The discipline vs. the role of records and why we have to stop it crushing the profession
It's been a while since I posted because I've been chewing on this idea.
I've been trying to reach a satisfactory articulation of why records management is so hard in the organisations I work with - why committed and motivated people have to struggle so much for funding, and generally only get to do the boring stuff. I've come to a conclusion that I'm not sure describes the problem, but at least I think it describes the situation.
There is a set of values and practices that come with records managment that are all about the value of high quality business evidence, and how we maintain and improve that quality level at the right level.
The challenge that we are facing however, is that because we as a profession haven't historically articulated our practices this way to our organisations, the organisations have increasingly decided what we are about based on what we've talked about, and what they've seen.
The central challenge now, is that in a large percentage of the agencies I work with and talk to, records is seen as purely retention and disposition. The reason for this is understandble - the legislation focuses us on that, and so it's what we've talked about, and what people have seen, and what has been percieved as important.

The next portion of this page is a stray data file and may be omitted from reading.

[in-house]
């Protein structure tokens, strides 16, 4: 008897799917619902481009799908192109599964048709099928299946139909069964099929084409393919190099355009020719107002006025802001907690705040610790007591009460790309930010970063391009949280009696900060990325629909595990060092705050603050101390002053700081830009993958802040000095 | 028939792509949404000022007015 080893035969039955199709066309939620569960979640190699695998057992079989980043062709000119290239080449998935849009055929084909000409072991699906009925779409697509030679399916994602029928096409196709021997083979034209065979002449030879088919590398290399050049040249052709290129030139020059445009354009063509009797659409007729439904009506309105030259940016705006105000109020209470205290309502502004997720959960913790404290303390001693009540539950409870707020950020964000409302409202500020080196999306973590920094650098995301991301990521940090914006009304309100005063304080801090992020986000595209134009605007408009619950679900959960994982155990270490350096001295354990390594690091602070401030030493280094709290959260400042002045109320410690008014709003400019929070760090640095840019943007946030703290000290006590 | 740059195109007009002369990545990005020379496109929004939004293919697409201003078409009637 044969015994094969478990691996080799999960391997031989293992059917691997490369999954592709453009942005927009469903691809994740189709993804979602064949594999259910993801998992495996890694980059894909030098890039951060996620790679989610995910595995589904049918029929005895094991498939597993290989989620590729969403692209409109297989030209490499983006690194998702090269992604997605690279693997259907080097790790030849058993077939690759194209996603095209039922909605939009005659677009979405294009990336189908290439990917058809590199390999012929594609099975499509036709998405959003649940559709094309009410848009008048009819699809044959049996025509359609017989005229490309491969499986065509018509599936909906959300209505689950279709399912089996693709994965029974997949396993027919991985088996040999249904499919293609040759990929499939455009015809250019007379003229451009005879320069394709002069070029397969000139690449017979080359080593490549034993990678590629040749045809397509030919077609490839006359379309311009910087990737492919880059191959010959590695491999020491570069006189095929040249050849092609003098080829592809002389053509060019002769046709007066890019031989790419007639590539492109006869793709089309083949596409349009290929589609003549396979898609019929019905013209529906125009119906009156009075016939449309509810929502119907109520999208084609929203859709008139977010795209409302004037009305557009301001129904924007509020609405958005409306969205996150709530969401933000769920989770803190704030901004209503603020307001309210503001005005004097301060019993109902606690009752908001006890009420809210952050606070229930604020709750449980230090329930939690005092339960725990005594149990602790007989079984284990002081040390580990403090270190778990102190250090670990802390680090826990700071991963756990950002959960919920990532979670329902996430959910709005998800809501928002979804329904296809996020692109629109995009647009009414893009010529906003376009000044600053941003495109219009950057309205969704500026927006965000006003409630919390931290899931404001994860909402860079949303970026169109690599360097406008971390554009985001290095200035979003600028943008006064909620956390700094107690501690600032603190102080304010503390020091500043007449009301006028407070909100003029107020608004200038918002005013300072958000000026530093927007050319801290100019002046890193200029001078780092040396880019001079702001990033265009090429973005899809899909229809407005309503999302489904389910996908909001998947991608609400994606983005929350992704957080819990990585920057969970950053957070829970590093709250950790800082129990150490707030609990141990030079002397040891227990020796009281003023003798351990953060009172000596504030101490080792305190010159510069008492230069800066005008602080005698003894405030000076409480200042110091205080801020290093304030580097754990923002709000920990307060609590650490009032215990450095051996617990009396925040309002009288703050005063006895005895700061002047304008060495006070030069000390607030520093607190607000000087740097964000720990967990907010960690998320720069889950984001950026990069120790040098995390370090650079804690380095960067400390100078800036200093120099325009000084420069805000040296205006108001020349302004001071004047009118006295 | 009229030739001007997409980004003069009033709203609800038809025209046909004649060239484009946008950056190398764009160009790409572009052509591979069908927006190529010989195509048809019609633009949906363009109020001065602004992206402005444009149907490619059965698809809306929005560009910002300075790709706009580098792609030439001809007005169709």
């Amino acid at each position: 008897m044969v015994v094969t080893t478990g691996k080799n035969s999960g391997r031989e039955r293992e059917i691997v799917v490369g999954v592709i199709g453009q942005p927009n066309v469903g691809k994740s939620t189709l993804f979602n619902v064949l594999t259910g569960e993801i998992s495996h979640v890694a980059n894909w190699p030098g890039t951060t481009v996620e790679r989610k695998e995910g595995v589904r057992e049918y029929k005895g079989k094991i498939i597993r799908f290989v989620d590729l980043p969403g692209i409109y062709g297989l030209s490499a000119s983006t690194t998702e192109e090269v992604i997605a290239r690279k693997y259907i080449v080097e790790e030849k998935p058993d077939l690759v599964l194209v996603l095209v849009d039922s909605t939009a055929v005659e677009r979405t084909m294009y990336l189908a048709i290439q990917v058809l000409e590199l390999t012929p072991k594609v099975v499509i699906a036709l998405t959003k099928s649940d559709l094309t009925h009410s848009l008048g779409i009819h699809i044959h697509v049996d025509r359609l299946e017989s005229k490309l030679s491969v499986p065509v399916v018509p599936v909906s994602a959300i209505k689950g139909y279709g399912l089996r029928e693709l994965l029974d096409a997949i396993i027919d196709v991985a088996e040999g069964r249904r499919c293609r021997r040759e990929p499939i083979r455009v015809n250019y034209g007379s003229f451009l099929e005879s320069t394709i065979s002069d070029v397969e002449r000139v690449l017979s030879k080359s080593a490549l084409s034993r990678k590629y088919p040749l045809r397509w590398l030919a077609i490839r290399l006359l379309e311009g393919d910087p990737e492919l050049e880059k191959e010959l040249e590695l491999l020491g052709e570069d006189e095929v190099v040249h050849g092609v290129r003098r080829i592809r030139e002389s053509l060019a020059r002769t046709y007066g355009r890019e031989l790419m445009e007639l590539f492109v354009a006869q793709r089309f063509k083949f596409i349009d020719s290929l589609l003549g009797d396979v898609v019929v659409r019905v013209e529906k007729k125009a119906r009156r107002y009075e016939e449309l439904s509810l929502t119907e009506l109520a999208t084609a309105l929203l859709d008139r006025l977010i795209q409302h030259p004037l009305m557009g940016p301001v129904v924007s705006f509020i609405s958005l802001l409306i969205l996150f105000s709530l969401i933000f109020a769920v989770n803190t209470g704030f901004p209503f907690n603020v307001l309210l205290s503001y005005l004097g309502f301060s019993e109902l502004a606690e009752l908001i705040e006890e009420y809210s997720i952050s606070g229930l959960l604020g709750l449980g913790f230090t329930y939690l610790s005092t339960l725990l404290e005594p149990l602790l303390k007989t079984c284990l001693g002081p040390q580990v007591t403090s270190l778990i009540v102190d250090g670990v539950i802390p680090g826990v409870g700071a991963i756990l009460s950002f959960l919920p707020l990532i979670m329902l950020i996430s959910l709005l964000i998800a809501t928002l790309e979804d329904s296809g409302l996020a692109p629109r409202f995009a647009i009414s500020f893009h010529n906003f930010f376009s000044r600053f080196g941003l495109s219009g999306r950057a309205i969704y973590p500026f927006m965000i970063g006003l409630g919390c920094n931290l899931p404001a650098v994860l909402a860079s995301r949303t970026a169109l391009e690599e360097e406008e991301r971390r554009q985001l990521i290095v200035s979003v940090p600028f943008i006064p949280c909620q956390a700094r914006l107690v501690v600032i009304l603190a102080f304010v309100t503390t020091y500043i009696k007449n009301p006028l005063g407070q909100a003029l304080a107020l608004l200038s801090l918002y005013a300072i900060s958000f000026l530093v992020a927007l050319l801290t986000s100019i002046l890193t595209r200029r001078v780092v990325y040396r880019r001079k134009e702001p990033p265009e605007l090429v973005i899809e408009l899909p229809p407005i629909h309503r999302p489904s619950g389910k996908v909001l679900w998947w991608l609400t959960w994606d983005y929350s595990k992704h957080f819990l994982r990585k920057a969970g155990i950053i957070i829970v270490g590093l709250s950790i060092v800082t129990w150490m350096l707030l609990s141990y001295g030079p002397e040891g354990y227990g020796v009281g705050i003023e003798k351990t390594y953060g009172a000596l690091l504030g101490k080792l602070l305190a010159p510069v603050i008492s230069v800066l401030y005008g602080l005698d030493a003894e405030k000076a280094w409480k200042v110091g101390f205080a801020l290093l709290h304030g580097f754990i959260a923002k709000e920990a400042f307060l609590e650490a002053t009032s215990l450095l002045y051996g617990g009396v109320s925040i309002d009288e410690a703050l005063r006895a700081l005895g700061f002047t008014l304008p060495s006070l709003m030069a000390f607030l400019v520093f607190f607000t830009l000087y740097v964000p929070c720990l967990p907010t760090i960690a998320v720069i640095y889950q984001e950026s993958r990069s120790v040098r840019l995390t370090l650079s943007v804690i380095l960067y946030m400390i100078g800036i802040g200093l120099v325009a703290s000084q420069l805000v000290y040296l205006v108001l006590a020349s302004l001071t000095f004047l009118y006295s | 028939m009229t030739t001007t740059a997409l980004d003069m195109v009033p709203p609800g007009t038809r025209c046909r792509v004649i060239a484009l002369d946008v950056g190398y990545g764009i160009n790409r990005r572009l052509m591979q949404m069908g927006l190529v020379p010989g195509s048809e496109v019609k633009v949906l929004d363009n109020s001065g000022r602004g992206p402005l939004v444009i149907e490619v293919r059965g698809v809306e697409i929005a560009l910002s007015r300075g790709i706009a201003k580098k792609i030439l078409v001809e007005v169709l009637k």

The result has been that organisations have paid lip-service to records management for many years because they're not hitting any worthwhile business objectives through retention and disposition - and given that's what we're about, why focus on us? Since records went electronic, the cost of additional storage next to the cost of cleanup is also negligible - so cost has gone as a driver for good retention management.
The challenge now, is that automated tools are appearing that really can handle classification against a retention schedule and disposition without us having to be involved.
And if our organisations have decided that the role of records is retention and disposition, this means that to them, we're no longer necessary - they can replace us with a tool. At best, we're necessary once a fortnight, or once a month - just to make sure that the tools are all functioning correctly.
To me, this is a tragedy, because retention and disposition are the least valuable, least interesting thing that we do.
I think that accurately describes the situation for many of us. The question, is how do we break out of this role, so we can give our organisations the best of records management and avoid being automated out of jobs?